Reports in the press from the two Frieze fairs (Frieze London and Frieze Masters) confirmed that collectors were out in force and that while buying was far less frantic than years earlier, lots of sales were still being made. At Frieze Masters reported sales included an Old Master painting by Adriaen Coorte priced at $3.7M; 16th century painting of a Virgin & Child at £200,000; Picasso’s Homme et Femme au Bouquet at $8.5M; a 1932 Leger painting - $2.6M; and works by Bourgeois, Mitchell, Nauman … all in excess of $1M. At Frieze London reports surfaced that works by Condo, McCarthy, Picasso, Hirst and a slew of artists I never heard of (but why should I) were sold. In addition, Marlborough sold 40 or the 50 works by Auerbach that were on display; a new suite of 20 unique silkscreens by Gavin Turk (being shown at Paul Stopler) reportedly sold out during the opening and 10 of 12 ceramic sculptures by Edmund de Waal (on display at Alan Cristea Gallery) were sold – prices ranged from £65K – £500K.
Now we need to keep in mind that these were all sales made through private galleries and the actual prices paid can rarely be confirmed. In addition, we will never know if the buyers actually paid and took delivery of the works. However, there was definitely a good deal of activity in the private sector.
Next up was the public forum and the action here started on the evening of the 10th with a small contemporary sale at Phillips. Top lots were Basquiat’s Big Joy which sold for £2.6M ($4.2M – est. £2.5-£3.5M) – so it made the number with the buyer’s premium added in; Richter’s Abstraktes Bild at £2.45M ($3.9M – est. £2.5-£3.5M) and Warhol’s Watches at £1M ($1.6M – est. £1-£2M) … so actually, none of the hammer prices hit their estimate.
When the evening was over, of the 36 works offered 24 sold (67%) and the total take was £12.2M (19.4M) – the low end of the estimate range was £15M so they fell far short.
On the 11th they followed with their Day Sale in which the top lot was an Aaron Curry (who?) sculpture that brought £46.8K ($75K – est. £40-£60K). As a matter of fact, I only knew one of the top ten artists in this day sale … I must be getting old! When this session ended another £3.9M ($6.3M) worth of art found new homes and the sell-through rate was 68%.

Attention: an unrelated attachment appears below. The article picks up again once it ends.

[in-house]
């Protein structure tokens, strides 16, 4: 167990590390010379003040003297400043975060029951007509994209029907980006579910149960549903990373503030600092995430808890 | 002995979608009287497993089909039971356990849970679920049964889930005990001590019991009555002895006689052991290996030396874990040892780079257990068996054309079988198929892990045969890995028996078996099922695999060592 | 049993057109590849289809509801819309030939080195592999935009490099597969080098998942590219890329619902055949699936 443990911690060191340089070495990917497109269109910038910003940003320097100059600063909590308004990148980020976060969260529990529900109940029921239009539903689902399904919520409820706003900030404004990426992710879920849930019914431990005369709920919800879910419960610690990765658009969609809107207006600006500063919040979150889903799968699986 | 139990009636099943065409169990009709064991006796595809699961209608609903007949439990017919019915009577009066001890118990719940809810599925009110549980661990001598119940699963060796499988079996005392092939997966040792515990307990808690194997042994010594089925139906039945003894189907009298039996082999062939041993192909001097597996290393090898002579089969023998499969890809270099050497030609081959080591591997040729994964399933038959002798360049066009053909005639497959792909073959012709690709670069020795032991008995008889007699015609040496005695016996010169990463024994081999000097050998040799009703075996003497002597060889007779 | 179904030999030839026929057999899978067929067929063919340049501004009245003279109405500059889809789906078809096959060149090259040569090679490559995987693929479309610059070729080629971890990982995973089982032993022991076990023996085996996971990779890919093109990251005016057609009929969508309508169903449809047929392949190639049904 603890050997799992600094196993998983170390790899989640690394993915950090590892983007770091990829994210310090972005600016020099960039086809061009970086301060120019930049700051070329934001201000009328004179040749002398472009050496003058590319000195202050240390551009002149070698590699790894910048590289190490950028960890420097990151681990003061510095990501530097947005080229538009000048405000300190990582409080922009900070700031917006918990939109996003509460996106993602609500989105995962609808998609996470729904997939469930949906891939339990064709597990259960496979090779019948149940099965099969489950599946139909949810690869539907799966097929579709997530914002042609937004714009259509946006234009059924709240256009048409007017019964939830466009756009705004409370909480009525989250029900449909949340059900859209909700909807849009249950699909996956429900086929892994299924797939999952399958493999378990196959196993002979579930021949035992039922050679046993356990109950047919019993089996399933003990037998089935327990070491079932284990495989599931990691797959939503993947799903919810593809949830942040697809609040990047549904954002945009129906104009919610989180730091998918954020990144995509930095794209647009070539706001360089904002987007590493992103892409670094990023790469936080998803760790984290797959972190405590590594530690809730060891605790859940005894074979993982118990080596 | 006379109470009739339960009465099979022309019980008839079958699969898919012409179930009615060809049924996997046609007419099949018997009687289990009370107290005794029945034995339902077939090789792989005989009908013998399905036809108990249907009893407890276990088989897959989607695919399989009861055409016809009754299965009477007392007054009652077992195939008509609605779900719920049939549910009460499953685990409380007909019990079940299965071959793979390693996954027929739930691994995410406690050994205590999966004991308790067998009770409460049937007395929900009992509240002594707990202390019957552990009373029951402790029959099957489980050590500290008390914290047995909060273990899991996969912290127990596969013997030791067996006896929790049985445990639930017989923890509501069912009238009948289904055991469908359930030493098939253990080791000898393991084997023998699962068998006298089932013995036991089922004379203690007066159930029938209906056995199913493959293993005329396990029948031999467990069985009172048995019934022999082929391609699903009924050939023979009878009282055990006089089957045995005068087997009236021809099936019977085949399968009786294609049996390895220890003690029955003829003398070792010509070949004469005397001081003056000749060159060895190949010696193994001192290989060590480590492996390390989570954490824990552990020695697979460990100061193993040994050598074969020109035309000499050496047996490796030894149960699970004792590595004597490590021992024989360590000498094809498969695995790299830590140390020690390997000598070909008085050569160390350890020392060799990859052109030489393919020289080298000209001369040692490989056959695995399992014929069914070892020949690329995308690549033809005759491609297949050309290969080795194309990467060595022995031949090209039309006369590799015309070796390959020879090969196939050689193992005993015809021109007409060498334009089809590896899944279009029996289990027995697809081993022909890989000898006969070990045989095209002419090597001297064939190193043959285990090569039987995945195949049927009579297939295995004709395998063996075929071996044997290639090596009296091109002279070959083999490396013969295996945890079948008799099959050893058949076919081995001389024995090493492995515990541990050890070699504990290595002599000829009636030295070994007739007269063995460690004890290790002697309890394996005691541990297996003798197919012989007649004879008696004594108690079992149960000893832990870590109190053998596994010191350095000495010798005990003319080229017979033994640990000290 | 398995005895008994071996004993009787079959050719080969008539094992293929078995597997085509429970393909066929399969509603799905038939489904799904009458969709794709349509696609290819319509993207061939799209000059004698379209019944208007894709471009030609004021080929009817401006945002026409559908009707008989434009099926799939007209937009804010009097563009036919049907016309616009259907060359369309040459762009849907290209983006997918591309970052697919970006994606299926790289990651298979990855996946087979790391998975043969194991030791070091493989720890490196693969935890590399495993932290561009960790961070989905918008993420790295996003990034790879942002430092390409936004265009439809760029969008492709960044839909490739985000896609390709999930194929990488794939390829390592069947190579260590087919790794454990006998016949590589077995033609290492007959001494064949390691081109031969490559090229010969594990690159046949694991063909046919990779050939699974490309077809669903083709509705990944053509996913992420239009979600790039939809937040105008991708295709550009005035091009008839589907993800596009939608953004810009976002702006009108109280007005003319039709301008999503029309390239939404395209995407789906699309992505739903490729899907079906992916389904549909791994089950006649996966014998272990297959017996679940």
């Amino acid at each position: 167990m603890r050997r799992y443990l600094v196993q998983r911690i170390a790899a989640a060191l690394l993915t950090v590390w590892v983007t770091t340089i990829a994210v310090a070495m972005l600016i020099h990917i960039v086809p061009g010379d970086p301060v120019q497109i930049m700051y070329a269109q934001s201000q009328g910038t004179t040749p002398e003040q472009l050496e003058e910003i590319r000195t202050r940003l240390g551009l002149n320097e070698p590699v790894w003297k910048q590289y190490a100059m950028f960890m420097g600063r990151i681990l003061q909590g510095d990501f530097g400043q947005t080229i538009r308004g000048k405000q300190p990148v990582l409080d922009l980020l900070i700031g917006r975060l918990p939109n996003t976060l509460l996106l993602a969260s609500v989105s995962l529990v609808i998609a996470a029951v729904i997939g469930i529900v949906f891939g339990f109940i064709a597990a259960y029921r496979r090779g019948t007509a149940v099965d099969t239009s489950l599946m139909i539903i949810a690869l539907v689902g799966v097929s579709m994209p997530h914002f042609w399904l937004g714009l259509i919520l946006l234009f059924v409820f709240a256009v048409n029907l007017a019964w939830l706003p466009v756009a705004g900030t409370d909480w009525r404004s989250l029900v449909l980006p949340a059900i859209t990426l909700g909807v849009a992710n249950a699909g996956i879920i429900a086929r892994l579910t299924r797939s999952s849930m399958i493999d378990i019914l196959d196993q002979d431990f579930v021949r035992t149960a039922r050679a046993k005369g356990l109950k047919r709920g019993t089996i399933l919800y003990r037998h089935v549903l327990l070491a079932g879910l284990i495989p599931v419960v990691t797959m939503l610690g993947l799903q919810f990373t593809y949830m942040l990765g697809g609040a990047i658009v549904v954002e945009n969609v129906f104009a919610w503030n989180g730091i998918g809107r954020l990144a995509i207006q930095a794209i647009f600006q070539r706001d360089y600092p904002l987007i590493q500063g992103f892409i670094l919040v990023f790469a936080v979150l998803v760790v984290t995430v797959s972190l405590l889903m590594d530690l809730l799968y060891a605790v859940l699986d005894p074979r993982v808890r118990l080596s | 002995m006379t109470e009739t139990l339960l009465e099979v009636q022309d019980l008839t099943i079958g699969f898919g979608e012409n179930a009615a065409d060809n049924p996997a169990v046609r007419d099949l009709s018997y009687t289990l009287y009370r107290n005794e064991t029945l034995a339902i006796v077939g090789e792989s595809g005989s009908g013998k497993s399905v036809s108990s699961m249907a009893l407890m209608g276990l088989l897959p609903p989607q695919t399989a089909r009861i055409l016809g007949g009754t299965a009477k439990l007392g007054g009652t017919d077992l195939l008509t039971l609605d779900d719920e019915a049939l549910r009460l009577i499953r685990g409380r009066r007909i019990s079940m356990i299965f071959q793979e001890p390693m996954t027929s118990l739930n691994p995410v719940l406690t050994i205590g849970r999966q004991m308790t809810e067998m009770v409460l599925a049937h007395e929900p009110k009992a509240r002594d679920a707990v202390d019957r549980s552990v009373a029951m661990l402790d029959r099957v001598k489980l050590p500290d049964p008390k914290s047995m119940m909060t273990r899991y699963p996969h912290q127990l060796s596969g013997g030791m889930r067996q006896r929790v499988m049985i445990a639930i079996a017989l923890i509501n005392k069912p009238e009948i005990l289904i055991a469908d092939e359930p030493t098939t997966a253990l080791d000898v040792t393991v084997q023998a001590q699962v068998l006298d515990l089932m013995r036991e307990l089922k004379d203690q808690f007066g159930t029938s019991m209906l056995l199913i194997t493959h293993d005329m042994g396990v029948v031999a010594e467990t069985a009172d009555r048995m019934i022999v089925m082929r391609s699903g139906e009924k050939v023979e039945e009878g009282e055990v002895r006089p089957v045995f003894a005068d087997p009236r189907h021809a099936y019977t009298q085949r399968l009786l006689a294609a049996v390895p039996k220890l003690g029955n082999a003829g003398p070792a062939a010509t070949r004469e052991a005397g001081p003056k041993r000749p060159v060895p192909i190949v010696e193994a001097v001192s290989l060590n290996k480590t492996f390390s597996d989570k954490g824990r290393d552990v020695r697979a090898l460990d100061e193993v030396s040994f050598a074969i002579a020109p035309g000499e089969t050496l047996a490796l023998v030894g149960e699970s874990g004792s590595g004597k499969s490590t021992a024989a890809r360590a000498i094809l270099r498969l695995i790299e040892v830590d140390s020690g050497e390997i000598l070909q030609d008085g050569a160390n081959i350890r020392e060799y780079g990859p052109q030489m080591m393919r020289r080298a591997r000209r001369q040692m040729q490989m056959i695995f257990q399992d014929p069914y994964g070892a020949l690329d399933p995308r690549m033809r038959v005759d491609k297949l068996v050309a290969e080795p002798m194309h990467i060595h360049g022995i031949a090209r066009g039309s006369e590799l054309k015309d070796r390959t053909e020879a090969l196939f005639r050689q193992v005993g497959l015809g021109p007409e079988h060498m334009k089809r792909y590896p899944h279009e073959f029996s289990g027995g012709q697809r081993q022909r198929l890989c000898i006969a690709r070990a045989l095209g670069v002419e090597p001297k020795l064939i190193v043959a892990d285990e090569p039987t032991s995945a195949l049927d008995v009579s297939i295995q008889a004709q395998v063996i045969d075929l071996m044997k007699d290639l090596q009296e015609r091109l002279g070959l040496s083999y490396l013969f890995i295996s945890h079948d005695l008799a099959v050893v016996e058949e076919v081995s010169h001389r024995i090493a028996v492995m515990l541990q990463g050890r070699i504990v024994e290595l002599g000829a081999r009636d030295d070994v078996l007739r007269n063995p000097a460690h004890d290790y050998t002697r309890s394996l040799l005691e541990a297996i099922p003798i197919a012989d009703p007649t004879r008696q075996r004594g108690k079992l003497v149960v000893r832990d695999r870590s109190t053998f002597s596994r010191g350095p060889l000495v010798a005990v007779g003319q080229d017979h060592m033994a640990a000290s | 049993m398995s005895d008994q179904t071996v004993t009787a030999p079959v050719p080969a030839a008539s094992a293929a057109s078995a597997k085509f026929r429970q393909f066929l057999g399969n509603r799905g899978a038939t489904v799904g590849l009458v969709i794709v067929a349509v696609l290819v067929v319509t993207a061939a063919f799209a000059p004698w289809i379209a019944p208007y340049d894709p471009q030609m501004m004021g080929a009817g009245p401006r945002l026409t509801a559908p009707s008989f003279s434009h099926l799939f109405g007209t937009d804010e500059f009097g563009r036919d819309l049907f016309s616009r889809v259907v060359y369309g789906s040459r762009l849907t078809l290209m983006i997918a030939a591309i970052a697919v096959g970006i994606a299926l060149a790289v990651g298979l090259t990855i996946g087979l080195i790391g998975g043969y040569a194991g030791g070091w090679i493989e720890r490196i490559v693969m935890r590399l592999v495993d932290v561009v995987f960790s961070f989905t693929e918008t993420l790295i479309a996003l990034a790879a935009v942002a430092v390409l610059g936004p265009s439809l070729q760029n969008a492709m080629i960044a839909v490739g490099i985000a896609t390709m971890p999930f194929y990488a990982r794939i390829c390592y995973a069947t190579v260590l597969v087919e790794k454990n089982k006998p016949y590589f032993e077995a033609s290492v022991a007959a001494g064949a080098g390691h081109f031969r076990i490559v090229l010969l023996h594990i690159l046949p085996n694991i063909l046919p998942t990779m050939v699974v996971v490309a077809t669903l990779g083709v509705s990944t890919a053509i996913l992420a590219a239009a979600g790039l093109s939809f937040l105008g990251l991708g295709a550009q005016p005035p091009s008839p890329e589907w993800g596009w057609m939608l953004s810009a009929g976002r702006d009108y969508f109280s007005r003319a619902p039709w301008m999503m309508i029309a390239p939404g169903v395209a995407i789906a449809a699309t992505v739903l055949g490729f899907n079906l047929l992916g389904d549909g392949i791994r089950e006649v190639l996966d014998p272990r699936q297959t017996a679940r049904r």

That evening Christie’s presented their important Post-War, Contemporary and Italian works. Up first were the Post-War & Contemporary and Kippenberger’s Untitled was the top lot at £3.2M ($5.1M – est. £2.5–£3.5M). In second was Richter’s 5 Doors II at £2.2M ($3.5M – est. £1.5-£2M) and in third was Barcelo’s Areneros y muleros (1990) at £2.1M ($3.3M - est. £2-£3M). When this first part ended, of the 61 works offered 45 sold (74%) and the total was £23M ($36.8M) … according to their press department they were expecting around £21M – so they made their number with the buyer’s premium.
Next up were the Italian works and the action here was just a bit stronger. In the top slot was Manzoni’s Achrome, circa 1959, at £2.6M ($3.7M – est. £1.8-£2.5m) while second, third and fourth places were taken by our old friend Lucio Fontana whose works sold between £2.5M and £881K ... all selling within or above their estimates (when the buyer’s premium was added in). When this section was finished, of the 44 works offered 41 sold (93% - nice) and the total take was £18.2M ($29M) they were expecting around £14M … that was a strong showing.
When combined, the full evening session brought in £41.2M ($65.9M) with 85 (81%) of the 105 works selling … not too bad, but there was a surprise on the horizon.
On the 12th they presented their Day Sale (no, the surprise was not here). The top three artists here were Ufan, Richter (who was about to become the flavor of the year) and Fontana (there were a huge number of works by him offered that week and most did rather well). Of the 193 lots offered 131 sold (68%) and the total take was £8M ($12.9M) -- just about the level they were expecting.